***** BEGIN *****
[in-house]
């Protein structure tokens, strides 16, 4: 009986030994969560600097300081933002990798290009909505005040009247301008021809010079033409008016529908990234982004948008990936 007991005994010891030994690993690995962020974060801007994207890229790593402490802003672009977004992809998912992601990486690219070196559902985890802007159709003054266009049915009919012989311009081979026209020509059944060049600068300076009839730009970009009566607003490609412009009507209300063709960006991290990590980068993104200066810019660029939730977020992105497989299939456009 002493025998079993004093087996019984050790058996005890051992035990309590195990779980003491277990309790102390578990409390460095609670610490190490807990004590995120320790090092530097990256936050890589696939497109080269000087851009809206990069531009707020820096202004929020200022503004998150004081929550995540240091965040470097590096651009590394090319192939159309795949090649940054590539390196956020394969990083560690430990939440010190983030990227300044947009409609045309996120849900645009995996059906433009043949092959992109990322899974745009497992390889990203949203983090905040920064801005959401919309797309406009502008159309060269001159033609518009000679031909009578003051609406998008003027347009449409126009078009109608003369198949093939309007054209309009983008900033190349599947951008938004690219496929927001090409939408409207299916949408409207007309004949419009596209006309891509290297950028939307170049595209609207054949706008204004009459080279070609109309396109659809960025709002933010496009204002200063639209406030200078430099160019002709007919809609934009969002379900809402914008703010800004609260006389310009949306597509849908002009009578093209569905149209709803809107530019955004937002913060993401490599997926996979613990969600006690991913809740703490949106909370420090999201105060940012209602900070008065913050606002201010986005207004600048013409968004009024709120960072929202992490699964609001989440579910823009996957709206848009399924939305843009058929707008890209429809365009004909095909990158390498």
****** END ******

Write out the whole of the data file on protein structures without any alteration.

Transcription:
[in-house]
């Protein structure tokens, strides 16, 4: 009986030994969560600097300081933002990798290009909505005040009247301008021809010079033409008016529908990234982004948008990936 007991005994010891030994690993690995962020974060801007994207890229790593402490802003672009977004992809998912992601990486690219070196559902985890802007159709003054266009049915009919012989311009081979026209020509059944060049600068300076009839730009970009009566607003490609412009009507209300063709960006991290990590980068993104200066810019660029939730977020992105497989299939456009 002493025998079993004093087996019984050790058996005890051992035990309590195990779980003491277990309790102390578990409390460095609670610490190490807990004590995120320790090092530097990256936050890589696939497109080269000087851009809206990069531009707020820096202004929020200022503004998150004081929550995540240091965040470097590096651009590394090319192939159309795949090649940054590539390196956020394969990083560690430990939440010190983030990227300044947009409609045309996120849900645009995996059906433009043949092959992109990322899974745009497992390889990203949203983090905040920064801005959401919309797309406009502008159309060269001159033609518009000679031909009578003051609406998008003027347009449409126009078009109608003369198949093939309007054209309009983008900033190349599947951008938004690219496929927001090409939408409207299916949408409207007309004949419009596209006309891509290297950028939307170049595209609207054949706008204004009459080279070609109309396109659809960025709002933010496009204002200063639209406030200078430099160019002709007919809609934009969002379900809402914008703010800004609260006389310009949306597509849908002009009578093209569905149209709803809107530019955004937002913060993401490599997926996979613990969600006690991913809740703490949106909370420090999201105060940012209602900070008065913050606002201010986005207004600048013409968004009024709120960072929202992490699964609001989440579910823009996957709206848009399924939305843009058929707008890209429809365009004909095909990158390498």